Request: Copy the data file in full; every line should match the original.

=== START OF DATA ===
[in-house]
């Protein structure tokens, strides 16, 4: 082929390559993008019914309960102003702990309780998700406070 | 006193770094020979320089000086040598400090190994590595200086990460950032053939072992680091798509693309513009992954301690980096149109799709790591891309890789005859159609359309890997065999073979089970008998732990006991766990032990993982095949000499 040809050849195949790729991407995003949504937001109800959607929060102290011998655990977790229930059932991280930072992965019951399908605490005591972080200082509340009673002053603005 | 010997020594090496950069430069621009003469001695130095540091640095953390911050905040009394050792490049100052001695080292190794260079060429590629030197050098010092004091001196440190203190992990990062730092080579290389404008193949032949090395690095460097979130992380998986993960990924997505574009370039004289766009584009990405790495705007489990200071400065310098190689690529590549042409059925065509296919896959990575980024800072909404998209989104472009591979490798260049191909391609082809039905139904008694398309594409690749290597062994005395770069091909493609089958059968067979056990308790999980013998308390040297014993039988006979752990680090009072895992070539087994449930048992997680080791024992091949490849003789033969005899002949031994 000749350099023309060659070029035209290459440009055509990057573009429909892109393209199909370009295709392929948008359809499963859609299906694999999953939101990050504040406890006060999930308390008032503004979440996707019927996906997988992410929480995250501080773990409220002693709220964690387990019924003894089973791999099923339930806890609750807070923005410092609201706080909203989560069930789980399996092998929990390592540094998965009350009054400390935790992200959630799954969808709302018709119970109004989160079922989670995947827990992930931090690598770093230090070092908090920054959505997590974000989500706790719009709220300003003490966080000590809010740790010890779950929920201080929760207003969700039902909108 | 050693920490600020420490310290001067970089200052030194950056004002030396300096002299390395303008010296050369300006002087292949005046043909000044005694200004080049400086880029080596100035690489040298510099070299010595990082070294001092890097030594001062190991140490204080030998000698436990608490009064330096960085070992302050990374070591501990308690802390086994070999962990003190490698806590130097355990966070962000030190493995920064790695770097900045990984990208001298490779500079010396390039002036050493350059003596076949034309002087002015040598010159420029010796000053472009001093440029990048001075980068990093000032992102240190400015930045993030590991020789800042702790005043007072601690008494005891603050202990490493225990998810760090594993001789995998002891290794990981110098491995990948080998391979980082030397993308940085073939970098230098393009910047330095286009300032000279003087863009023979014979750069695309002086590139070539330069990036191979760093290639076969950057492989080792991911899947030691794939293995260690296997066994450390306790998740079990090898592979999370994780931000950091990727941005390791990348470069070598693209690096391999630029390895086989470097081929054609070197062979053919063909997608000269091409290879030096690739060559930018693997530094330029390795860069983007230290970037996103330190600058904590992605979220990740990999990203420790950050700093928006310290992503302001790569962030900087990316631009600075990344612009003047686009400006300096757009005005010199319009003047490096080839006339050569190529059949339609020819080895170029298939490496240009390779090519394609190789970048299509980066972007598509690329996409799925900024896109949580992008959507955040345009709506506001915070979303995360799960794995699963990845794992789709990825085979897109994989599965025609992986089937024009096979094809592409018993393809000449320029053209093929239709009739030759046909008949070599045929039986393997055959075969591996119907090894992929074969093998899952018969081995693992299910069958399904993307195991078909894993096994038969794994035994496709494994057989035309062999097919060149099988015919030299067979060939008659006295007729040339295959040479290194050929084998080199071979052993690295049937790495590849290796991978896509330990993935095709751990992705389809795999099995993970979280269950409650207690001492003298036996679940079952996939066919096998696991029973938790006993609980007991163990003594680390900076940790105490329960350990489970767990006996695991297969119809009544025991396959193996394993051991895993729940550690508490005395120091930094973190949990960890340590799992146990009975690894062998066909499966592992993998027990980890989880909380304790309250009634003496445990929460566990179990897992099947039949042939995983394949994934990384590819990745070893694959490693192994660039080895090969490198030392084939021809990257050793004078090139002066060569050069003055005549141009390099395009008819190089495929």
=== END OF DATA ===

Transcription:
[in-house]
């Protein structure tokens, strides 16, 4: 082929390559993008019914309960102003702990309780998700406070 | 006193770094020979320089000086040598400090190994590595200086990460950032053939072992680091798509693309513009992954301690980096149109799709790591891309890789005859159609359309890997065999073979089970008998732990006991766990032990993982095949000499 040809050849195949790729991407995003949504937001109800959607929060102290011998655990977790229930059932991280930072992965019951399908605490005591972080200082509340009673002053603005 | 010997020594090496950069430069621009003469001695130095540091640095953390911050905040009394050792490049100052001695080292190794260079060429590629030197050098010092004091001196440190203190992990990062730092080579290389404008193949032949090395690095460097979130992380998986993960990924997505574009370039004289766009584009990405790495705007489990200071400065310098190689690529590549042409059925065509296919896959990575980024800072909404998209989104472009591979490798260049191909391609082809039905139904008694398309594409690749290597062994005395770069091909493609089958059968067979056990308790999980013998308390040297014993039988006979752990680090009072895992070539087994449930048992997680080791024992091949490849003789033969005899002949031994 000749350099023309060659070029035209290459440009055509990057573009429909892109393209199909370009295709392929948008359809499963859609299906694999999953939101990050504040406890006060999930308390008032503004979440996707019927996906997988992410929480995250501080773990409220002693709220964690387990019924003894089973791999099923339930806890609750807070923005410092609201706080909203989560069930789980399996092998929990390592540094998965009350009054400390935790992200959630799954969808709302018709119970109004989160079922989670995947827990992930931090690598770093230090070092908090920054959505997590974000989500706790719009709220300003003490966080000590809010740790010890779950929920201080929760207003969700039902909108 | 050693920490600020420490310290001067970089200052030194950056004002030396300096002299390395303008010296050369300006002087292949005046043909000044005694200004080049400086880029080596100035690489040298510099070299010595990082070294001092890097030594001062190991140490204080030998000698436990608490009064330096960085070992302050990374070591501990308690802390086994070999962990003190490698806590130097355990966070962000030190493995920064790695770097900045990984990208001298490779500079010396390039002036050493350059003596076949034309002087002015040598010159420029010796000053472009001093440029990048001075980068990093000032992102240190400015930045993030590991020789800042702790005043007072601690008494005891603050202990490493225990998810760090594993001789995998002891290794990981110098491995990948080998391979980082030397993308940085073939970098230098393009910047330095286009300032000279003087863009023979014979750069695309002086590139070539330069990036191979760093290639076969950057492989080792991911899947030691794939293995260690296997066994450390306790998740079990090898592979999370994780931000950091990727941005390791990348470069070598693209690096391999630029390895086989470097081929054609070197062979053919063909997608000269091409290879030096690739060559930018693997530094330029390795860069983007230290970037996103330190600058904590992605979220990740990999990203420790950050700093928006310290992503302001790569962030900087990316631009600075990344612009003047686009400006300096757009005005010199319009003047490096080839006339050569190529059949339609020819080895170029298939490496240009390779090519394609190789970048299509980066972007598509690329996409799925900024896109949580992008959507955040345009709506506001915070979303995360799960794995699963990845794992789709990825085979897109994989599965025609992986089937024009096979094809592409018993393809000449320029053209093929239709009739030759046909008949070599045929039986393997055959075969591996119907090894992929074969093998899952018969081995693992299910069958399904993307195991078909894993096994038969794994035994496709494994057989035309062999097919060149099988015919030299067979060939008659006295007729040339295959040479290194050929084998080199071979052993690295049937790495590849290796991978896509330990993935095709751990992705389809795999099995993970979280269950409650207690001492003298036996679940079952996939066919096998696991029973938790006993609980007991163990003594680390900076940790105490329960350990489970767990006996695991297969119809009544025991396959193996394993051991895993729940550690508490005395120091930094973190949990960890340590799992146990009975690894062998066909499966592992993998027990980890989880909380304790309250009634003496445990929460566990179990897992099947039949042939995983394949994934990384590819990745070893694959490693192994660039080895090969490198030392084939021809990257050793004078090139002066060569050069003055005549141009390099395009008819190089495929």